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3.4: Some Properties of Ionic Compounds

  • Page ID
    258844
  • Learning Objectives

    • To be introduced to basic properties of ionic compounds

    Ionic compounds form hard crystalline solids that melt at high temperatures and are resistant to evaporation. These properties stem from the characteristic internal structure of an ionic solid.

    Melting Points

    Because of the many simultaneous attractions between cations and anions that occur, ionic crystal lattices are very strong. The process of melting an ionic compound requires the addition of large amounts of energy in order to break all of the ionic bonds in the crystal. For example, sodium chloride has a melting temperature of about 800oC.

    Shattering

    Ionic compounds are generally hard, but brittle. It takes a large amount of mechanical force, such as striking a crystal with a hammer, to force one layer of ions to shift relative to its neighbor. However, when that happens, it brings ions of the same charge next to each other (Figure \(\PageIndex{1}\)). The repulsive forces between like-charged ions cause the crystal to shatter. When an ionic crystal breaks, it tends to do so along smooth planes because of the regular arrangement of the ions.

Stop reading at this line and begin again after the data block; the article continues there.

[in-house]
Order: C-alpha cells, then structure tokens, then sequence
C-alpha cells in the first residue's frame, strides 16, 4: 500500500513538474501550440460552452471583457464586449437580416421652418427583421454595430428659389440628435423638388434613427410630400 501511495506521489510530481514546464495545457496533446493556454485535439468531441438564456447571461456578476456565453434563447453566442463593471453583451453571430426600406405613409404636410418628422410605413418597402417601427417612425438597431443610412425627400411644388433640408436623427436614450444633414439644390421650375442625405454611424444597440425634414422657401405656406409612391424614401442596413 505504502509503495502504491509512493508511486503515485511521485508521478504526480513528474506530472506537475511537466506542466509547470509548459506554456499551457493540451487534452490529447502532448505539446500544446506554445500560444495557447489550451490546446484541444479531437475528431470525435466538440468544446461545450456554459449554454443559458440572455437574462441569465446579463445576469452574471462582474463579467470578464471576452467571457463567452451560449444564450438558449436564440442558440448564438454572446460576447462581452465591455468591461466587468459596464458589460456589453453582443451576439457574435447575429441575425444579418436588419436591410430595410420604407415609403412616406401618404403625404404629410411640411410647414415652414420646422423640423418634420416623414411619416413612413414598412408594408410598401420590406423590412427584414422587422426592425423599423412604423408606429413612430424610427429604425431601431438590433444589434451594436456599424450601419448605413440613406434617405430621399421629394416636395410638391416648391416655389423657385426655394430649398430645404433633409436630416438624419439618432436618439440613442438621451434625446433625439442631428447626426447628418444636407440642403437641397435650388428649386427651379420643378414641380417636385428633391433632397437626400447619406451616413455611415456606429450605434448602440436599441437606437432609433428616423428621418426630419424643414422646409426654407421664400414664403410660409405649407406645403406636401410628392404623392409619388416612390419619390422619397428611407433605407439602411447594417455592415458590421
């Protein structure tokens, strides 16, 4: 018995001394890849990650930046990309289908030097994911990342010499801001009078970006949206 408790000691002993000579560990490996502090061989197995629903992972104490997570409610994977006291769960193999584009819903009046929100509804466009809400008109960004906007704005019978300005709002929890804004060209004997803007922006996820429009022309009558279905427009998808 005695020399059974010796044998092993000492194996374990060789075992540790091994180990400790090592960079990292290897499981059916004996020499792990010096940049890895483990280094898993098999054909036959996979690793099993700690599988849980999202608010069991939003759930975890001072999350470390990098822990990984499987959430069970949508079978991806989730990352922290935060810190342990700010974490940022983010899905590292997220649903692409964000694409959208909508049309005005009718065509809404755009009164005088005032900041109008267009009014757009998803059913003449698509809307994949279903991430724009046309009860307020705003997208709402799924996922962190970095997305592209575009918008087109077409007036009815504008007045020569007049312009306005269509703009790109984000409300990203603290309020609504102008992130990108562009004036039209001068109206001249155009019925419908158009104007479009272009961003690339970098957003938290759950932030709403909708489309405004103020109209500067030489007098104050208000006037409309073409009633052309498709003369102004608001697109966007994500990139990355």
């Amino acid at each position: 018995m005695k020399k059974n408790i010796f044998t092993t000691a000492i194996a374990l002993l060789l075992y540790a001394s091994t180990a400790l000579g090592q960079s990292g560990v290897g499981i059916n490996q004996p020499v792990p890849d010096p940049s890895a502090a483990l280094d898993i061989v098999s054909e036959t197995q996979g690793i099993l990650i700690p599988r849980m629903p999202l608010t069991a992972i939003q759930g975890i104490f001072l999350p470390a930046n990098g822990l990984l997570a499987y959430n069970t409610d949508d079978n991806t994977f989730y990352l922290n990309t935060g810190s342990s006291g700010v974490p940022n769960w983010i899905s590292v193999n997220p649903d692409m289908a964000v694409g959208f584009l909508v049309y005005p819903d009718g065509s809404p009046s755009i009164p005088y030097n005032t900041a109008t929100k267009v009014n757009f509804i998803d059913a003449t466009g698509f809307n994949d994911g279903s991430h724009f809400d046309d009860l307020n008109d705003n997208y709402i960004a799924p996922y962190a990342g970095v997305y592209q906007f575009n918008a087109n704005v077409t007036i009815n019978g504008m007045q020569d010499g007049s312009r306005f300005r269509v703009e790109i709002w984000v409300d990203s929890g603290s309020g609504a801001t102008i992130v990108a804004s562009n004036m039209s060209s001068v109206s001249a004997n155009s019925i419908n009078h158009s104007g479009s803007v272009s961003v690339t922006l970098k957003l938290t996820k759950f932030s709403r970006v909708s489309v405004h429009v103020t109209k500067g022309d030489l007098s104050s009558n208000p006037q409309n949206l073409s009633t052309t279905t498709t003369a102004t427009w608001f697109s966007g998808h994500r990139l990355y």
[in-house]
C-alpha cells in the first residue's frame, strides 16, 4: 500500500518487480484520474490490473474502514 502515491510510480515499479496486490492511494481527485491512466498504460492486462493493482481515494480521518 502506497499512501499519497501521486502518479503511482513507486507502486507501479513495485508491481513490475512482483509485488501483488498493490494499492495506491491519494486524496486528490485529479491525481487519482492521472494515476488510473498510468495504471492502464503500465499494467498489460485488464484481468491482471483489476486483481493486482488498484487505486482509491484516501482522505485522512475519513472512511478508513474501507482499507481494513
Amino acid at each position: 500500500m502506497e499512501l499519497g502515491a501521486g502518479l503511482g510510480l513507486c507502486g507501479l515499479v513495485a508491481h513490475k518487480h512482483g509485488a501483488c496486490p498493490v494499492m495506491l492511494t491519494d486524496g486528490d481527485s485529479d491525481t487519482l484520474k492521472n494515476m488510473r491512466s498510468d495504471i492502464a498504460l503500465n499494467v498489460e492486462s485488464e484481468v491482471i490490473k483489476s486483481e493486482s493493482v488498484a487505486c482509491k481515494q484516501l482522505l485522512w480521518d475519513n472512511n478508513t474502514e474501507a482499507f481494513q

Figure \(\PageIndex{1}\): (A) The sodium chloride crystal is shown in two dimensions. (B) When struck by a hammer, the negatively-charged chloride ions are forced near each other and the repulsive force causes the crystal to shatter.

    Conductivity

    Another characteristic property of ionic compounds is their electrical conductivity. Figure \(\PageIndex{2}\) shows three experiments in which two electrodes that are connected to a light bulb are placed in beakers containing three different substances.

    Figure \(\PageIndex{2}\): (A) Distilled water does not conduct electricity. (B) A solid ionic compound also does not conduct. (C) A water solution of an ionic compound conducts electricity well.

    In the first beaker, distilled water does not conduct a current because water is a molecular compound. In the second beaker, solid sodium chloride also does not conduct a current. Despite being ionic and thus composed of charged particles, the solid crystal lattice does not allow the ions to move between the electrodes. Mobile charged particles are required for the circuit to be complete and the light bulb to light up. In the third beaker, the \(\ce{NaCl}\) has been dissolved into the distilled water. Now the crystal lattice has been broken apart and the individual positive and negative ions can move. Cations move to one electrode, while anions move to the other, allowing electricity to flow (Figure \(\PageIndex{2}\)). Melting an ionic compound also frees the ions to conduct a current and ionic compounds conduct an electric current when melted or dissolved in water

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